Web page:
Many non-natives flourish on disturbed sites, though undisturbed areas are not immune to invasion of some species. Millbrook Marsh is vulnerable to many of the invasives due to the past and continuing disturbances typical of a semi-urban location. The most conspicuously problematic plant species at Millbrook are Rosa multiflora and Lonicera tatarica (Map 9). These deciduous shrubs have caused parts of Millbrook Marsh to become almost impenetrable. They are extremely invasive and spread copiously. Multiflora rose, native to Asia, has been planted in the United States for use in erosion control, as food for wildlife, and horticulturally. It spreads outward from established clumps and the seeds are dispersed by birds. Tartarian honeysuckle is also found throughout the site, presently in even greater abundance than multiflora rose. It too has been used for wildlife and planted horticulturally. A native to Russian swamps and floodplains, it is extremely invasive, outcompeting most other vegetation. Seed dispersal is also through birds. Garlic mustard is a European introduction, brought for its use as an herb. It spreads quickly on disturbed ground due to prolific seed production. Garlic mustard also has no natural enemies here and therefore quickly becomes a monoculture groundcover. The preferred habitat is moist shade, but it will invade areas with varying light and moisture. Autumn olive, native to China, Korea and Japan, has also been planted horticulturally and as a food source for wildlife. It is extremely invasive and difficult to eradicate. Resprouting occurs from the roots after complete cutting to ground level. Several shrubs are at higher elevations at the edge of the grassy area in Millbrook Marsh along Route 322. Two plant species that must be constantly monitored for are Japanese knotweed and Purple loosestrife, both located not far from Millbrook Marsh. Though it has not been sighted in Millbrook Marsh yet, Japanese knotweed, Polygonum cuspidatum, has become established along Slab Cabin Run upstream of College Avenue. Dispersal is through rhizome fragments, which break off, are carried downstream, and get deposited along banks and floodplains. Once established, Japanese knotweed becomes a monoculture, replacing all other vegetation. At this point in time, it is essentially impossible to eradicate large established stands. The other extremely dangerous non-native invasive is Purple loosestrife, Lythrum salicaria. Purple loosestrife is a European introduction that thrives in emergent wetlands and fen areas. It quickly becomes a monoculture, threatening the existence of the native wetland ecosystem. It has become one of the major problems facing wetlands primarily in the north. Millbrook Marsh is extremely vulnerable to both of these invasive introductions. Monitoring and removing any initial plants is the only effective means of control. The common buckthorn, present in Millbrook Marsh along the southern edge near Slab Cabin Run, is also sometimes an aggressive invasive. Seeds are dispersed by birds. Canada thistle, despite it’s name, is a Eurasian introduction (Figure 5-8). It needs light for germination and is, therefore, only problematic in some areas but it is extremely invasive, especially in disturbed areas. It had already been determined to be a Noxious Weed in 25 states by 1918.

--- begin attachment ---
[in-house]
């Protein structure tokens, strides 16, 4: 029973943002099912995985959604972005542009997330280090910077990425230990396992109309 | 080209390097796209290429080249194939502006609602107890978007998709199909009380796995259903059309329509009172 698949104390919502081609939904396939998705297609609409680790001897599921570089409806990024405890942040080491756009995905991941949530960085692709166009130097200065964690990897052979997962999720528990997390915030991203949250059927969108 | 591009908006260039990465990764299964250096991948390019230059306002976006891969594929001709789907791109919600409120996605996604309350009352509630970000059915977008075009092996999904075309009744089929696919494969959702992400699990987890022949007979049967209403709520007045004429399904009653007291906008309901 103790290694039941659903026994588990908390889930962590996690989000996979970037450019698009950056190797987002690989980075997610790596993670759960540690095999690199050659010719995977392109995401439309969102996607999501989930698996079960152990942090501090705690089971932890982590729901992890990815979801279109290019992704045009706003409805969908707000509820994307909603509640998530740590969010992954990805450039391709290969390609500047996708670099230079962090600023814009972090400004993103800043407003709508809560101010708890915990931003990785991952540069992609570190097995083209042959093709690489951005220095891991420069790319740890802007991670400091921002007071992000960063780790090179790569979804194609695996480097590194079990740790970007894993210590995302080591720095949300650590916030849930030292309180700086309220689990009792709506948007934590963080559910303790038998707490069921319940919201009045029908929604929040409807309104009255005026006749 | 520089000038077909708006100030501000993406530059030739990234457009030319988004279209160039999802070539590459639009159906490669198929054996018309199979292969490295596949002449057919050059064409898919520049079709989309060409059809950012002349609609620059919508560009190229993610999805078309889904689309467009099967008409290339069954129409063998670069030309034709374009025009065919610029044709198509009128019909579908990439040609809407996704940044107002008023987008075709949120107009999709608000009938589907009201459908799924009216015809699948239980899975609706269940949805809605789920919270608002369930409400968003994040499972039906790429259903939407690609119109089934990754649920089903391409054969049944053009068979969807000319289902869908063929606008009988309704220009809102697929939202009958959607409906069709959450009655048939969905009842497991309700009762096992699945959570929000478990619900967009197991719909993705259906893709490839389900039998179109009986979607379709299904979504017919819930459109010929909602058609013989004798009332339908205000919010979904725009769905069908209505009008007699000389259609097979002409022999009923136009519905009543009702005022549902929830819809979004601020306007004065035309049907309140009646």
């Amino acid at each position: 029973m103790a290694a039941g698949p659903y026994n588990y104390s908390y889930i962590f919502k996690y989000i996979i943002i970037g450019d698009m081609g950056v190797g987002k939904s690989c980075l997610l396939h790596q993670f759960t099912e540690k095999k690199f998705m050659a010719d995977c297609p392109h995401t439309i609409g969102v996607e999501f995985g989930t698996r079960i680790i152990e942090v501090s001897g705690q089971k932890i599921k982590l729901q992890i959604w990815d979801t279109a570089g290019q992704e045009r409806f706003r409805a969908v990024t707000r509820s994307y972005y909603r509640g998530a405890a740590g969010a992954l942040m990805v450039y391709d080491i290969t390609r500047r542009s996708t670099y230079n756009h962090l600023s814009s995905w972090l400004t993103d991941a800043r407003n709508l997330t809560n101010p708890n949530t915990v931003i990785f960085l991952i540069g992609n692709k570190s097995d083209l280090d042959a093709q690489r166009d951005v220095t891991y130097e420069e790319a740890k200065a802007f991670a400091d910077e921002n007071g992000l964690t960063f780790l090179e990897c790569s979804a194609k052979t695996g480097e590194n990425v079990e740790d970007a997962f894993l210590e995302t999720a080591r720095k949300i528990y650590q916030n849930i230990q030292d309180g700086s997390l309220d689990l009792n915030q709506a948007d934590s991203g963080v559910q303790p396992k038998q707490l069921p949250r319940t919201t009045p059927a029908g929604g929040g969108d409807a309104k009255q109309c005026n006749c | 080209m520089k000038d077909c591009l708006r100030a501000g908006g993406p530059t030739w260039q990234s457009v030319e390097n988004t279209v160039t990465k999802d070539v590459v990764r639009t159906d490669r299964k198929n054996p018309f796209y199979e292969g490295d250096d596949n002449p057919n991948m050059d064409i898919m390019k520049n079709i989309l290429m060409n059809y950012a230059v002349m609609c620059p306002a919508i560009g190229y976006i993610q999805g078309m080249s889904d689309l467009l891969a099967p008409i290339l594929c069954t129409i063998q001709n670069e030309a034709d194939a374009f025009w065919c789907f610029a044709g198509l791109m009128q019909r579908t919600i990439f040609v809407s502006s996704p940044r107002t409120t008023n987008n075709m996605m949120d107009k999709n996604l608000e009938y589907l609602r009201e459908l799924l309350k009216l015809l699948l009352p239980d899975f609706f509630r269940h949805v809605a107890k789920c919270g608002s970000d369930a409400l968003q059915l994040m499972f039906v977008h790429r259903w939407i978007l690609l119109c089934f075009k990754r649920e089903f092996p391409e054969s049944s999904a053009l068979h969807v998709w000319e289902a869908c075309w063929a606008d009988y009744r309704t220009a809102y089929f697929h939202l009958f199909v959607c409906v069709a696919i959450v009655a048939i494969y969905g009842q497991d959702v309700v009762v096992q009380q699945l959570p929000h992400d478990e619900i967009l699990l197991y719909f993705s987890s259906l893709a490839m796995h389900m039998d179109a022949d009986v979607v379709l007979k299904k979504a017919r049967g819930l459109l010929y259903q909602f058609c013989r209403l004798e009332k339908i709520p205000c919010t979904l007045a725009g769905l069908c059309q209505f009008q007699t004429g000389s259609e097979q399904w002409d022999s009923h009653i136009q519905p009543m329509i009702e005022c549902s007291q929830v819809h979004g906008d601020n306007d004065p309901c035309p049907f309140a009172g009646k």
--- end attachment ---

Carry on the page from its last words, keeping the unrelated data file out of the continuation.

The minor invasive species that pose potential problems include Ranunculus acris, Hesperis matronalis, Poa pratensis, and Bromus inermis. In addition, some native vegetation periodically becomes invasive and forms a monoculture on disturbed sites. The possible problem species at Millbrook include Acer negundo and Vitis riparia (Brooks et al. 1998).